Point-of-care ultrasound is capable of identifying the precise causes of hemodynamic failure in patients with septic shock. Patients in shock demonstrate complex alterations in their circulation, including changes in loading conditions (preload and afterload), right and left ventricular function, and development of obstructive physiology, and some of them have a burden of underlying cardiac disease. Knowledge of underlying hemodynamic derangements in such situations allows targeted interventions, that is, fluids, vasoactive, and inotropic medications, to optimize patient's perfusion. One example of competing goals involves a patient with hypertrophic "thick" left ventricle (LV), which is easily identified using point-of-care ultrasound (POCUS). Such patients usually have diastolic dysfunction and commonly require higher filling pressures (mainly grade II and III diastolic dysfunction) to maintain adequate cardiac output. They are vulnerable to the effects of hypovolemia with the potential for dynamic LV outflow tract (LVOT) obstruction. The use of inotrope is harmful under these circumstances and could lead to worsening of the obstructive physiology because of systolic anterior motion of the mitral valve leaflet and mitral regurgitation with rapid progression toward a cardiac arrest. Recognizing the increasingly important role of POCUS in the perioperative arena, in this review, we highlight how POCUS allows anesthesiologists to recognize and manage hemodynamic derangements in patients with sepsis and septic shock. We provide a systematic approach to the evaluation of this patient population using qualitative assessment of myocardial performance, fluid responsiveness, and fluid tolerance. Our approach is based on a limited number of ultrasound views: subcostal, inferior vena cava (IVC), and lung views are obtained in rapid succession. A combination of findings in these views is grouped into distinct hemodynamic phenotypes, each of them requiring their own approach to management.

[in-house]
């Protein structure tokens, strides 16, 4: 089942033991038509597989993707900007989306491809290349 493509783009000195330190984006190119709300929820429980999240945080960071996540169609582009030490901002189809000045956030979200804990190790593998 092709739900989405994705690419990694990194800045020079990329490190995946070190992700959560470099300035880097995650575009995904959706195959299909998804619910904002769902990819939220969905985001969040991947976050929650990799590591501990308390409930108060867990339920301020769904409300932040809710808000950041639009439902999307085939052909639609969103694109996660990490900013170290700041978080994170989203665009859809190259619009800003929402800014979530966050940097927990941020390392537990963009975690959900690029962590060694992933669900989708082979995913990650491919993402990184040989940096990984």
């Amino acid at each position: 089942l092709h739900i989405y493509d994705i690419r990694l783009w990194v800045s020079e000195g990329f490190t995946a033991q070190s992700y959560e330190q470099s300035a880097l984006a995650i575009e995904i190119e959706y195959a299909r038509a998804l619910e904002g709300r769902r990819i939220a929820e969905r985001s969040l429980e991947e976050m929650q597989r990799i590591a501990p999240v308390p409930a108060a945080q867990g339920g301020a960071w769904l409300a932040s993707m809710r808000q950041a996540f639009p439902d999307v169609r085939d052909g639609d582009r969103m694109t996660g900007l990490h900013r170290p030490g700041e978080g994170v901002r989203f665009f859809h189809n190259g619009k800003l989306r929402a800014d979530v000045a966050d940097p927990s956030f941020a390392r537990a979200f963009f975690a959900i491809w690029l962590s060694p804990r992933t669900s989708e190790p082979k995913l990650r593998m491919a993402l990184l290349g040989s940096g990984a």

Keywords: Anesthesia management; Echocardiography; Hemodynamic phenotypes; Point-of-care ultrasound; Resuscitation; Sepsis; Septic shock.
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